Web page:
A Taliban suicide bomber drove a truck loaded with explosives into the German Consulate in northern Afghanistan, killing at least six people and wounding more than 100.
The truck exploded at the entrance of the consulate in the city of Mazar-e Sharif, destroying the gate and wall just before midnight on November 10.
A spokesman for the German Foreign Ministry said on November 11 that all of its two dozen staff escaped the attack "safe and uninjured" and were evacuated, while Afghan security forces and NATO special forces had "repulsed the heavily armed attackers."
The Taliban claimed responsibility for the attack, saying it was revenge for U.S. air strikes last week that killed 32 civilians near the northern city of Kunduz.
President Ashraf Ghani called the attack a "crime against humanity and all international laws."
A spokesman for the governor of Balkh Province told RFE/RL’s Afghan Service that the suicide bomb blast made a large hole in the compound wall and other Taliban fighters tried to enter the compound through the gap.
But he said security forces at the consulate prevented militants from storming inside the compound.
Local doctor Noor Mohammad Fayez said the city hospitals received six dead bodies, including two killed by bullets.
He added that at least 128 others were wounded, some of them critically and many with shrapnel injuries.
Witnesses said many of the injured were Afghans who were sleeping in their homes nearby and were struck by flying glass when their windows were shattered by the massive explosion.
Many nearby houses and shops were destroyed or damaged in the huge blast.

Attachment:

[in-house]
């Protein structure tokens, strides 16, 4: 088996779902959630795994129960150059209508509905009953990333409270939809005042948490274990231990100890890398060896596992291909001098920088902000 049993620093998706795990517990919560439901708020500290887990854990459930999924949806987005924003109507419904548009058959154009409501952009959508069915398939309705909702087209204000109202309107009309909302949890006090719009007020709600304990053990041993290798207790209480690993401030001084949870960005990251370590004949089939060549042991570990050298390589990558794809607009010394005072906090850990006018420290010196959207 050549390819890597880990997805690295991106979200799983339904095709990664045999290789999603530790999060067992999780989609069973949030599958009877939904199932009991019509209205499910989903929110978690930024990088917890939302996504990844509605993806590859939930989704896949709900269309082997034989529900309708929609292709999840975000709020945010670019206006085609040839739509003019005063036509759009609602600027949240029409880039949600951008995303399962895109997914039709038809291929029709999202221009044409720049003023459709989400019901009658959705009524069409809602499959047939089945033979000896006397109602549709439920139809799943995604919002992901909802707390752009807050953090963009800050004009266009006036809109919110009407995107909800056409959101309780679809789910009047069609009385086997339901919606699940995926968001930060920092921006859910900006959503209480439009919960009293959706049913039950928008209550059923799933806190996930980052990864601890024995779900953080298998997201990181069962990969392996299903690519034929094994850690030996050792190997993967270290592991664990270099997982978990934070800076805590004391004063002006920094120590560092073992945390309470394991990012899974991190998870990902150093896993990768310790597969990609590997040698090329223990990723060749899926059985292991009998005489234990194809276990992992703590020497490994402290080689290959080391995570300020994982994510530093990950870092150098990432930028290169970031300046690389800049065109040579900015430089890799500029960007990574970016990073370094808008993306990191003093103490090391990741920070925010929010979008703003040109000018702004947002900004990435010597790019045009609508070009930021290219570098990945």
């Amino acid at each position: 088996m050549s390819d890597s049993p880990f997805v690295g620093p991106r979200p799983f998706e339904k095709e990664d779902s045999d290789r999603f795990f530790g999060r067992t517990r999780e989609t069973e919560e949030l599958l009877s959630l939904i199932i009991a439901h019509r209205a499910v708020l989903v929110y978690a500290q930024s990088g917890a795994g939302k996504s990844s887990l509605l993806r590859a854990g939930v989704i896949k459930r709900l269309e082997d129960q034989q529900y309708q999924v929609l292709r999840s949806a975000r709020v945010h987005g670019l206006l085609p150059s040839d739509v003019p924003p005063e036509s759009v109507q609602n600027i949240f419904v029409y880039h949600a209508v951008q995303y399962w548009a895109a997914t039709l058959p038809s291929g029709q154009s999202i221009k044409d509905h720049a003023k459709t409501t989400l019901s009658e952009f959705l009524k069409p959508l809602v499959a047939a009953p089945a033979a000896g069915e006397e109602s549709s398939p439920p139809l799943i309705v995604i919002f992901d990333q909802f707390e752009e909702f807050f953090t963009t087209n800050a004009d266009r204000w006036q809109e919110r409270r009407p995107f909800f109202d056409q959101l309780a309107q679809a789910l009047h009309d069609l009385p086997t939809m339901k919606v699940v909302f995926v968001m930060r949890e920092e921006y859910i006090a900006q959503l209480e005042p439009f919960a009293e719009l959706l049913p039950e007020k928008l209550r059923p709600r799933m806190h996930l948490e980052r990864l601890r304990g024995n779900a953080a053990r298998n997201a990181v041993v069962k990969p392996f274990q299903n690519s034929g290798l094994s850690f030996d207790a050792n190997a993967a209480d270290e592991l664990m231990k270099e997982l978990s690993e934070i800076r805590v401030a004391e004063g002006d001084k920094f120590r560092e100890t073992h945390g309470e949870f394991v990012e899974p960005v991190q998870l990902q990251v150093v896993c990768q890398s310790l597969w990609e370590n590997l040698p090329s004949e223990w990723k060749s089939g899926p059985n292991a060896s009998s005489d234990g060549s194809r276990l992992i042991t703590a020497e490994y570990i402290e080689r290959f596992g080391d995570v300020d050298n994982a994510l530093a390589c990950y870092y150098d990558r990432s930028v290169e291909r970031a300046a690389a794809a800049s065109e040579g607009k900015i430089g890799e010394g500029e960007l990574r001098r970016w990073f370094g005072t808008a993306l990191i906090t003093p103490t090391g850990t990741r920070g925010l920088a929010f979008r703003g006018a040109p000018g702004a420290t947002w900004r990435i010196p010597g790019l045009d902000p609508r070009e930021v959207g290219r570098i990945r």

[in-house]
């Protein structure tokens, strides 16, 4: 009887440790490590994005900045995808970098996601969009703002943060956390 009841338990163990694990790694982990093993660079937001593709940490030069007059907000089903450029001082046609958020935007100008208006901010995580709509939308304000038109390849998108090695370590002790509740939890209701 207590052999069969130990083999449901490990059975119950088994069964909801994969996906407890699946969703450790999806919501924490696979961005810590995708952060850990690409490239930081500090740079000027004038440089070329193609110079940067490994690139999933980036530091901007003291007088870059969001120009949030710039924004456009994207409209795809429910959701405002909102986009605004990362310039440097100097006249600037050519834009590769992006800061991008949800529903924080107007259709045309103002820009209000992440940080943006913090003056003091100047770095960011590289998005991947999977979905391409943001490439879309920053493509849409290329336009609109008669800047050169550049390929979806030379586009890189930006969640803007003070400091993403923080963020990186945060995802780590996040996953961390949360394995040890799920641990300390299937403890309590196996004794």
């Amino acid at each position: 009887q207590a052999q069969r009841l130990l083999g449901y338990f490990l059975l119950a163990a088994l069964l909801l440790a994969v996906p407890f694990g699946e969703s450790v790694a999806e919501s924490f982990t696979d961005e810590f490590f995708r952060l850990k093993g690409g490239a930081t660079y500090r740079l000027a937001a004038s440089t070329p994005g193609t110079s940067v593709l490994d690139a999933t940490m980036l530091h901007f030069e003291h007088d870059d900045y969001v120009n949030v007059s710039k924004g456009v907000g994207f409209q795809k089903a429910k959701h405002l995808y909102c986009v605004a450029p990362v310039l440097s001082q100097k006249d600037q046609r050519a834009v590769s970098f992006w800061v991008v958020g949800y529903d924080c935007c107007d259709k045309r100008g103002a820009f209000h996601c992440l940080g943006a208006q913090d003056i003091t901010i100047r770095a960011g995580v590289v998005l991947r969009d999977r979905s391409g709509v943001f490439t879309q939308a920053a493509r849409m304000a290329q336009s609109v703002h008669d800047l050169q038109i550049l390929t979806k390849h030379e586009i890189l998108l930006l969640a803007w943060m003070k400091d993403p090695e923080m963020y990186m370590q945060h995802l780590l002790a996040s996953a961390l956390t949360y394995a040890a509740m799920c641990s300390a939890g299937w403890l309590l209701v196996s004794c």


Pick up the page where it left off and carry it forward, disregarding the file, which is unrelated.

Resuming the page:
The heavily protected German Consulate is located in a large building close to the famous Blue Mosque in the center of Mazar-e Sharif, where the Indian Consulate was also attacked by militants earlier this year.
The Taliban statement from spokesman Zabihullah Mujahid said the attack was in retaliation for November 3 air strikes in the Buz-e-Kandahari area of Kunduz that killed dozens of people, the vast majority of them women and children.
NATO, the United Nations, and the Afghan government are investigating the attack, which prompted angry protests in Kunduz.
In Berlin, officials said a crisis task-force meeting was called at Germany's Foreign Ministry to review events surrounding the attack.
Germany has almost 1,000 soldiers deployed in Afghanistan, most of them in Balkh, of which Mazar-e Sharif is the capital, as part of NATO's Resolute Support mission.
In the past several years, attacks have increased in northern Afghanistan, which for years was relatively peaceful.
Taliban militants have overrun dozens of districts in the region and last year seized Kunduz city, the first major city the group captured since the U.S.-led invasion in 2001.